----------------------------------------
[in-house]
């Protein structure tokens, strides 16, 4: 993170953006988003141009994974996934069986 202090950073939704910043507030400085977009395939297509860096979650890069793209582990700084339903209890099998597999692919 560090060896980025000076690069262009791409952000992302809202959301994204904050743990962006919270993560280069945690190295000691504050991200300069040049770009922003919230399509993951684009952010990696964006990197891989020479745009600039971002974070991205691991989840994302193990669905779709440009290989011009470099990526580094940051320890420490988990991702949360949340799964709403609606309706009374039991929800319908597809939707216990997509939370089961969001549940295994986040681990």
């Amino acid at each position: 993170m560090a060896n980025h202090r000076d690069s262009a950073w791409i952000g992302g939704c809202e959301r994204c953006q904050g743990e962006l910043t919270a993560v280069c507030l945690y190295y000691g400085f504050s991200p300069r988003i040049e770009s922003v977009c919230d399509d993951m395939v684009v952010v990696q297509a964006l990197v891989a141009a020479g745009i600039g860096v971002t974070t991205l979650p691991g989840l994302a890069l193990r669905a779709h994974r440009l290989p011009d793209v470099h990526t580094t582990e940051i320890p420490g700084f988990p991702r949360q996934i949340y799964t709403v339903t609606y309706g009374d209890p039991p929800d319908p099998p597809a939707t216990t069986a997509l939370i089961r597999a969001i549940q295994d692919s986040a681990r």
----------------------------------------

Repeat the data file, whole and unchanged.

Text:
[in-house]
């Protein structure tokens, strides 16, 4: 993170953006988003141009994974996934069986 202090950073939704910043507030400085977009395939297509860096979650890069793209582990700084339903209890099998597999692919 560090060896980025000076690069262009791409952000992302809202959301994204904050743990962006919270993560280069945690190295000691504050991200300069040049770009922003919230399509993951684009952010990696964006990197891989020479745009600039971002974070991205691991989840994302193990669905779709440009290989011009470099990526580094940051320890420490988990991702949360949340799964709403609606309706009374039991929800319908597809939707216990997509939370089961969001549940295994986040681990």
């Amino acid at each position: 993170m560090a060896n980025h202090r000076d690069s262009a950073w791409i952000g992302g939704c809202e959301r994204c953006q904050g743990e962006l910043t919270a993560v280069c507030l945690y190295y000691g400085f504050s991200p300069r988003i040049e770009s922003v977009c919230d399509d993951m395939v684009v952010v990696q297509a964006l990197v891989a141009a020479g745009i600039g860096v971002t974070t991205l979650p691991g989840l994302a890069l193990r669905a779709h994974r440009l290989p011009d793209v470099h990526t580094t582990e940051i320890p420490g700084f988990p991702r949360q996934i949340y799964t709403v339903t609606y309706g009374d209890p039991p929800d319908p099998p597809a939707t216990t069986a997509l939370i089961r597999a969001i549940q295994d692919s986040a681990r």